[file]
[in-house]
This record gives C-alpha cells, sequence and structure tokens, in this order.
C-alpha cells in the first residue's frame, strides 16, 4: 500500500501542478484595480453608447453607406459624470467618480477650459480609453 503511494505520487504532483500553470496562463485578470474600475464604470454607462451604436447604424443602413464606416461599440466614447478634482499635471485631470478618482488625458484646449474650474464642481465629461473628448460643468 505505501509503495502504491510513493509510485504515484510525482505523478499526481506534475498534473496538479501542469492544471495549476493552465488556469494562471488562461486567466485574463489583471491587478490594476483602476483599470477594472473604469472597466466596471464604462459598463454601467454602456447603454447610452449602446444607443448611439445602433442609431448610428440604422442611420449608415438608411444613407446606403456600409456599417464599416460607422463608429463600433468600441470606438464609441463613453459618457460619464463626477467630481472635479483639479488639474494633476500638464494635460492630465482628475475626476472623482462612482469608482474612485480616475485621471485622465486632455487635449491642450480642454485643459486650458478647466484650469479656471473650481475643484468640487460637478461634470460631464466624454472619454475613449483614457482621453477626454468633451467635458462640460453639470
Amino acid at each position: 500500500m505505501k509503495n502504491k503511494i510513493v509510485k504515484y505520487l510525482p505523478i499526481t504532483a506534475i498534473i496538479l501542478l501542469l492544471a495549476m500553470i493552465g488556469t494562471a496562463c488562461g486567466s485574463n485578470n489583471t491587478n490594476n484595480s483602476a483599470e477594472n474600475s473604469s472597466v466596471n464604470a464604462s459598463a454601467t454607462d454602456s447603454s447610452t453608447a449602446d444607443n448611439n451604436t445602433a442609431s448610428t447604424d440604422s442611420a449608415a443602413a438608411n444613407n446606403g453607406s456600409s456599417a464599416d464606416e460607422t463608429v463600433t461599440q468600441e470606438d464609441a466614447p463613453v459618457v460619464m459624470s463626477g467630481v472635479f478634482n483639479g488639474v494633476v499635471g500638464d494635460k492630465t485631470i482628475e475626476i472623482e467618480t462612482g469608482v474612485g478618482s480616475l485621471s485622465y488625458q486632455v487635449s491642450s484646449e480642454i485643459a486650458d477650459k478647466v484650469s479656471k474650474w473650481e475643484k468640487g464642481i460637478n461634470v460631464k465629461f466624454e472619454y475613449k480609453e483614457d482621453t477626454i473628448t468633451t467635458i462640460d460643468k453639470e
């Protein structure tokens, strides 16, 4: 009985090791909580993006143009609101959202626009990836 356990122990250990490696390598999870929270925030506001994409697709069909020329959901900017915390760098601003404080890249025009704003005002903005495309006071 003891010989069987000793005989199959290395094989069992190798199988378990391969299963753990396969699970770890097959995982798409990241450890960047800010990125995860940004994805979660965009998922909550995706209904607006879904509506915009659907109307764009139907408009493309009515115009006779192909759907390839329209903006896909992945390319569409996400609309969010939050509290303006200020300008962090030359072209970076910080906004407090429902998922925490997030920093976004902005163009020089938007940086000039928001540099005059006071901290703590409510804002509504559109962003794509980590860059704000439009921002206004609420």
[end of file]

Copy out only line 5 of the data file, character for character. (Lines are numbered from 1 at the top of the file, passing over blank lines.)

């Protein structure tokens, strides 16, 4: 009985090791909580993006143009609101959202626009990836 356990122990250990490696390598999870929270925030506001994409697709069909020329959901900017915390760098601003404080890249025009704003005002903005495309006071 003891010989069987000793005989199959290395094989069992190798199988378990391969299963753990396969699970770890097959995982798409990241450890960047800010990125995860940004994805979660965009998922909550995706209904607006879904509506915009659907109307764009139907408009493309009515115009006779192909759907390839329209903006896909992945390319569409996400609309969010939050509290303006200020300008962090030359072209970076910080906004407090429902998922925490997030920093976004902005163009020089938007940086000039928001540099005059006071901290703590409510804002509504559109962003794509980590860059704000439009921002206004609420």